Explaining the Anthropocene (To Each Other): Conversations Across the Disciplines

Veronica Davidov's picture
Type: 
Call for Papers
Date: 
January 15, 2016
Location: 
New Jersey, United States
Subject Fields: 
Anthropology, Environmental History / Studies, Geography, Literature, Public Policy

Explaining the Anthropocene (To Each Other): Conversations Across the Disciplines (An Earth Day Conference)

Discussions and debates about climate change put human presence at the center of the planetary transformations going on today. Increasingly, “Anthropocene” is a term that circulates in academic and even policy arenas, as some argue that the changes stemming from the epoch of humankind have been so profound in altering the atmosphere, polluting the oceans, and causing species extinctions on a mass scale, that it is appropriate to designate our age as a new geological epoch, the Anthropocene (derived from anthropo, for man, and cene for new).  But what do we mean when we use that term?  What does it signify in different disciplinary and policy domains? The Anthopocene debate, centering around the question of whether human impact on the planet is comparable to major geological events that have conventionally marked geological epochs, speaks to a number of questions and across a variety of disciplines in humanities, social sciences, and life sciences alike.  It has quantitative and qualitative dimensions, and in various contexts it may conjure questions of stratigraphy, historical ecology, or semiotics.  This one-day conference, scheduled for April 22, 2016 (Earth Day) seeks to bring together scholars from fields that include (but are not limited to) literature, cultural studies, anthropology, geography, geology, biology, and ecology and to provide a small-scale venue for various “cultures of expertise” that use the language of the Anthropocene to speak to each other in a multidisciplinary environment. Whatever the specific topic of the presentation is, it is our hope that the framing of it – for an academic audience outside of the discipline – will facilitate a greater understanding of the different dimensions of this term.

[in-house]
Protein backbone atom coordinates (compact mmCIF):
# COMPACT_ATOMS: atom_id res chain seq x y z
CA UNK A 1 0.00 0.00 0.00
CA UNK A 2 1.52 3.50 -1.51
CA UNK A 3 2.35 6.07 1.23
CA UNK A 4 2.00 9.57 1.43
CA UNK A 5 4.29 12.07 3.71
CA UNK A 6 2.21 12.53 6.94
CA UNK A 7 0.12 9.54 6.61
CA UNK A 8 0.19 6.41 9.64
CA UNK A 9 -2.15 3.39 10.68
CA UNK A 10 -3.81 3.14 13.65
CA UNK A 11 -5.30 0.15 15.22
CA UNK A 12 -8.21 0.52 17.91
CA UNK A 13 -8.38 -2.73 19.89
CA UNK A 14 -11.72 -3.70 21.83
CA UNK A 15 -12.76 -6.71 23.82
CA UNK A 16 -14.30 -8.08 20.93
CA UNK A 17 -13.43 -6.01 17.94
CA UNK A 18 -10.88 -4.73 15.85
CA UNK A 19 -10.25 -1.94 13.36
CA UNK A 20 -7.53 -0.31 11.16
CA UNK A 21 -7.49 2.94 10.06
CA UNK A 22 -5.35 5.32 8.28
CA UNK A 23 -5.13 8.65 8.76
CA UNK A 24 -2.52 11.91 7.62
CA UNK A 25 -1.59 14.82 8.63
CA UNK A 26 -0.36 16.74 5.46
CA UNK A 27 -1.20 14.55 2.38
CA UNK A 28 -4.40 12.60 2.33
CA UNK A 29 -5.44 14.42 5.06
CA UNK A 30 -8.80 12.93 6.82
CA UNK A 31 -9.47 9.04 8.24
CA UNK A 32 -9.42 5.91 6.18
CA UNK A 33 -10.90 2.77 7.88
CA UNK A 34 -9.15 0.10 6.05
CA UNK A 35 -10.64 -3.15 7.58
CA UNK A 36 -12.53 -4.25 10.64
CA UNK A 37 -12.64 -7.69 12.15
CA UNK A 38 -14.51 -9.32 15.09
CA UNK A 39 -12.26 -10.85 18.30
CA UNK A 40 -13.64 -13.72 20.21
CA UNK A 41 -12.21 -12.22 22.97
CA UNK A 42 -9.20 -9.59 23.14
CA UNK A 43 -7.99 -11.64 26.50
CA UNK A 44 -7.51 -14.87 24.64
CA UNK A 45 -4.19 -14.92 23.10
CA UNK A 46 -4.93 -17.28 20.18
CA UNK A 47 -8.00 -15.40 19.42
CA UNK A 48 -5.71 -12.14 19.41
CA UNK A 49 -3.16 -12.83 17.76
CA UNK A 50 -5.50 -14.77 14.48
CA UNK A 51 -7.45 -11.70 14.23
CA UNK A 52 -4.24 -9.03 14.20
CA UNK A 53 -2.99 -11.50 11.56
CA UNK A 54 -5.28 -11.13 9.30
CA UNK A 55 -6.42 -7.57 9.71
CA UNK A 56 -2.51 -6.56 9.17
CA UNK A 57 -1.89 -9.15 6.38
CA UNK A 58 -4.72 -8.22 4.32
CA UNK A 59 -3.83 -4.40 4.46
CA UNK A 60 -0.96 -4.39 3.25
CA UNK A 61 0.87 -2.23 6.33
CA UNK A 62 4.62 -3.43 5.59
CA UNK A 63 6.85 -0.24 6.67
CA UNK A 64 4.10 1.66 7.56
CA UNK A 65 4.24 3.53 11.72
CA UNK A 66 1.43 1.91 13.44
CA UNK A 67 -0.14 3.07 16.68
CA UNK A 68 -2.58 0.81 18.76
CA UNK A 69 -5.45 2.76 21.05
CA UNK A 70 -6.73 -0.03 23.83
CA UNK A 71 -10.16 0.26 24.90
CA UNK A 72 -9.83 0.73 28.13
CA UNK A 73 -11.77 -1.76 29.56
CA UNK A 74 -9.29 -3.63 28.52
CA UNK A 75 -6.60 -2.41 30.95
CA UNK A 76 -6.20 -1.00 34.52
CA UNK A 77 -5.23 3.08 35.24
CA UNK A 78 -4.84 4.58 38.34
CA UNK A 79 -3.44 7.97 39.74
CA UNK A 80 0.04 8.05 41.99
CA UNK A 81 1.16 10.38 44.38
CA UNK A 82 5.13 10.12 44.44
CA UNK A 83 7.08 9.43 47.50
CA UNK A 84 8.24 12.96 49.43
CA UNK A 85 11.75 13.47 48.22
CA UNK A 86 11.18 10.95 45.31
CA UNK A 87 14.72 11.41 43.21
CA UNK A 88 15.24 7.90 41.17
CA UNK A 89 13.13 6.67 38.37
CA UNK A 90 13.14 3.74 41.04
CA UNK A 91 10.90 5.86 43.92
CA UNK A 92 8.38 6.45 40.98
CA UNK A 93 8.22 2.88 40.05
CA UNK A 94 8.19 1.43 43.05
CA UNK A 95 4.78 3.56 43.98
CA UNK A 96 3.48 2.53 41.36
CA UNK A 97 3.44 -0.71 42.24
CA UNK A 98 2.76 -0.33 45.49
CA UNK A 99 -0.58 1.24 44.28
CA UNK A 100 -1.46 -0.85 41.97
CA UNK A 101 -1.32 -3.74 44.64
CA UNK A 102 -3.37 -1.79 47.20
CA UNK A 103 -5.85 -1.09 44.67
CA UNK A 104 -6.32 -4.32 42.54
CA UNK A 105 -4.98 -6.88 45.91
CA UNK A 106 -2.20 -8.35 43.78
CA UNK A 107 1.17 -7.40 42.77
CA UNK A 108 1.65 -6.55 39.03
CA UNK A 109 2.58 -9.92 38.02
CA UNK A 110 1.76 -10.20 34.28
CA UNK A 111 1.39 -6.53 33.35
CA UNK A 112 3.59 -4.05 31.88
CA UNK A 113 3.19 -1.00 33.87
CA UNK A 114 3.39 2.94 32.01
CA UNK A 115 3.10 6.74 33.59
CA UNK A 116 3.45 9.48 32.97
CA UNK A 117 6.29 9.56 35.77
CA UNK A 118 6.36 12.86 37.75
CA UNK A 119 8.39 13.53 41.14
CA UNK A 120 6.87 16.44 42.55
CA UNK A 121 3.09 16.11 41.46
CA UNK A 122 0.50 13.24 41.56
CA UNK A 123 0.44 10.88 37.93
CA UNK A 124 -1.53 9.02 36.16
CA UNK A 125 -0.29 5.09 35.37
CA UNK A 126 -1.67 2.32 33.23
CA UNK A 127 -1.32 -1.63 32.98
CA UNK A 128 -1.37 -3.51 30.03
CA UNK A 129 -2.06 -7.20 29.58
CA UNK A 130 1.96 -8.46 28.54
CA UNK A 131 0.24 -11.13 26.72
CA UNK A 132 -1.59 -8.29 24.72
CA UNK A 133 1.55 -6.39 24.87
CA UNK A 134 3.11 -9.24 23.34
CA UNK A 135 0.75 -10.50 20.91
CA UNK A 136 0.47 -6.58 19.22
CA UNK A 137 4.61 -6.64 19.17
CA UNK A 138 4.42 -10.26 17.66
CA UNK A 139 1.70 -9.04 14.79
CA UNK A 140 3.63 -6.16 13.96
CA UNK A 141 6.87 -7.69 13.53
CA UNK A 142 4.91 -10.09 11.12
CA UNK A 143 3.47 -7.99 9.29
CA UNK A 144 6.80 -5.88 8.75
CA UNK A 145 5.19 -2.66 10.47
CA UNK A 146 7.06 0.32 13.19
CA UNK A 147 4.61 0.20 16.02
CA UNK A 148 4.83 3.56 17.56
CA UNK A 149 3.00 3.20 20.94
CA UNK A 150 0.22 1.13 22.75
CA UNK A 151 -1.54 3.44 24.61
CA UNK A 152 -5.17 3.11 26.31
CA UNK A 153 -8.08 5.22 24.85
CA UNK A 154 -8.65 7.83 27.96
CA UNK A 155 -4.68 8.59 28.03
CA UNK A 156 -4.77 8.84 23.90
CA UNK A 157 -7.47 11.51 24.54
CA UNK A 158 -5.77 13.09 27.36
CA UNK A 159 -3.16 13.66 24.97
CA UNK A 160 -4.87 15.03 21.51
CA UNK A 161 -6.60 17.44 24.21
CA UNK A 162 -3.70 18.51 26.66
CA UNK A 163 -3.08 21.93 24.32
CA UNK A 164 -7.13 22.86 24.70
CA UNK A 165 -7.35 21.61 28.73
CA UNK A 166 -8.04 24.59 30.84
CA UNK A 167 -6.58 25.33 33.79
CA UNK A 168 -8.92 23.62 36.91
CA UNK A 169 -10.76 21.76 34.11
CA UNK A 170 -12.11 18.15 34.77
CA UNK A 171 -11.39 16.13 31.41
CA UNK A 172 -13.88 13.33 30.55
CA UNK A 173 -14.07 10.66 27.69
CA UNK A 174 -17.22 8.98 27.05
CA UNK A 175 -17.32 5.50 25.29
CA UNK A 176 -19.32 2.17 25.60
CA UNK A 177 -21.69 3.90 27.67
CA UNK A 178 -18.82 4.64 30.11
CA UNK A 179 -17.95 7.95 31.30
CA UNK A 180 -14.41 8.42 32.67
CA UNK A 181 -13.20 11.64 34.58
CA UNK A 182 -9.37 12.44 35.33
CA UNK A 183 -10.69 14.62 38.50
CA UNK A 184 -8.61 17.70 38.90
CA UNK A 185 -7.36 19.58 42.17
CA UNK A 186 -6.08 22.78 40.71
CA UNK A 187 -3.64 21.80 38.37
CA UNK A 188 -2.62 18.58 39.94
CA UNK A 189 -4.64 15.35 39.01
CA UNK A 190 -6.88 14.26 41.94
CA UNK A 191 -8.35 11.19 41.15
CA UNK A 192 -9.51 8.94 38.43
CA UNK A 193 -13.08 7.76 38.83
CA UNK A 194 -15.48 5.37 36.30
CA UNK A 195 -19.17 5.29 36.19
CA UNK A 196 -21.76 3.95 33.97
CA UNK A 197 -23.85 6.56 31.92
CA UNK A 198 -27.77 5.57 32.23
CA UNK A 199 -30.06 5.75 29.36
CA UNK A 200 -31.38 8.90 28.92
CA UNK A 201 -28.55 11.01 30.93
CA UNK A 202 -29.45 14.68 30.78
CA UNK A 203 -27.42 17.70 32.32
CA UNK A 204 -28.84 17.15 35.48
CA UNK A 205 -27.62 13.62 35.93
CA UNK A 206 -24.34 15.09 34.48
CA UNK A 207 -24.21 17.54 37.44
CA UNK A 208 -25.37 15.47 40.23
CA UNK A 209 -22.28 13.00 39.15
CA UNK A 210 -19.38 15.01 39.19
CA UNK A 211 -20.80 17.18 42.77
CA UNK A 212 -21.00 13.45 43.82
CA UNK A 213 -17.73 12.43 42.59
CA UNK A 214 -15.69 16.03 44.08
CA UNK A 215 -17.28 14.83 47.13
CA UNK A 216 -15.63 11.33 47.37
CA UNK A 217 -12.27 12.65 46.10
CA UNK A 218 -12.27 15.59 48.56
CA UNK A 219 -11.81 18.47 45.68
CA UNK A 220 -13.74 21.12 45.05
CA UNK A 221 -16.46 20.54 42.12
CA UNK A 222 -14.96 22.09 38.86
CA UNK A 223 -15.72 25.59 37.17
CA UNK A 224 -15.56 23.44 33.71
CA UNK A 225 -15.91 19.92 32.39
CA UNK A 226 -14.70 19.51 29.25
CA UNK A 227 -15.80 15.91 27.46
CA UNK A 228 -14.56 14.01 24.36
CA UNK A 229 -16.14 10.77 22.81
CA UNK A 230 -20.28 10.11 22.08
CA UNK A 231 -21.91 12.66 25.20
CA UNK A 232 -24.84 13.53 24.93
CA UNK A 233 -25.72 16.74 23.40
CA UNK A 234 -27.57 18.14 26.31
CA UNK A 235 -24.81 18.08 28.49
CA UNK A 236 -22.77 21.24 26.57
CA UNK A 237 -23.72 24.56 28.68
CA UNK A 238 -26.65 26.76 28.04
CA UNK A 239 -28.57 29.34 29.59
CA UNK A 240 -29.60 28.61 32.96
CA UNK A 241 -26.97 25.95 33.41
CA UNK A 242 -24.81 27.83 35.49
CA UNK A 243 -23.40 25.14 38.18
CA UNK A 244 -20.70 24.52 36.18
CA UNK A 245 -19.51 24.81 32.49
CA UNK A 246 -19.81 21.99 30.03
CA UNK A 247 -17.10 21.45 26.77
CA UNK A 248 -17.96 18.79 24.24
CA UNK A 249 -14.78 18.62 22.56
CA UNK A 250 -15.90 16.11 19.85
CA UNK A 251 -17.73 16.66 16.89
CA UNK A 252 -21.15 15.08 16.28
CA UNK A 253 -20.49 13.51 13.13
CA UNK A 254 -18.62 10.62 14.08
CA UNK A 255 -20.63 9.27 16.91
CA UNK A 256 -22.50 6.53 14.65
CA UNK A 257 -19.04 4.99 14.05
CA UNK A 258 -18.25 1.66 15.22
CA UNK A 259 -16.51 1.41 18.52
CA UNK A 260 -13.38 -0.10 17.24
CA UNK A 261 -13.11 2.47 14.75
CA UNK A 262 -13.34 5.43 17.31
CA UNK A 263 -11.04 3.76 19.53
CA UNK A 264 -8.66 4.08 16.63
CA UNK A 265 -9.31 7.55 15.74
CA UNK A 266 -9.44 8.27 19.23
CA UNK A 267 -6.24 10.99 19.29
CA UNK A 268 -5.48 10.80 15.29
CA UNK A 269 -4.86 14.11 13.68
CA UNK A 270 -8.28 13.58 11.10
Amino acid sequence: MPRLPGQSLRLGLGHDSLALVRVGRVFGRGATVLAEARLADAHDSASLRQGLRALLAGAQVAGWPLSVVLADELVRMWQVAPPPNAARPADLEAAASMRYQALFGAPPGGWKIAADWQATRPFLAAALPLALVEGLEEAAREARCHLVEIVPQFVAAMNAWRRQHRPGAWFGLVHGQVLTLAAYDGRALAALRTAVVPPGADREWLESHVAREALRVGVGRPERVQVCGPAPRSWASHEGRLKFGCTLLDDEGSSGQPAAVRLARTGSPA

We are interested in papers that may engage (but are not limited to) the following topics:

 

  • Climate policy implications of the adoption of the Anthropocene as a formal geological unit
  • Pleistocene rewilding and the Anthropocene
  • Coastal communities and the crisis of Anthropogenic climate change
  • Historical perspectives on the Anthropocene? 
  • The Anthropocene and conservation ecology
  • Geological stratigraphy of the Anthropocene.
  • The Semiotics of the Anthropocene
  • The role of GIS in visualizing and narrating climate change
  • Ecocriticism and the Anthropocene
  • Environmental justice in the era of the Anthropocene
  • The role of geoengineering in the Anthropocene
  • Biomimesis and the Anthropocene
  • The Anthropocene in the media / on the web

 

If interested in presenting, please send a 300-word abstract by January 15th to vdavidov@monmouth.edu

 

Contact Info: 

Veronica Davidov, Department of History and Anthropology, Monmouth University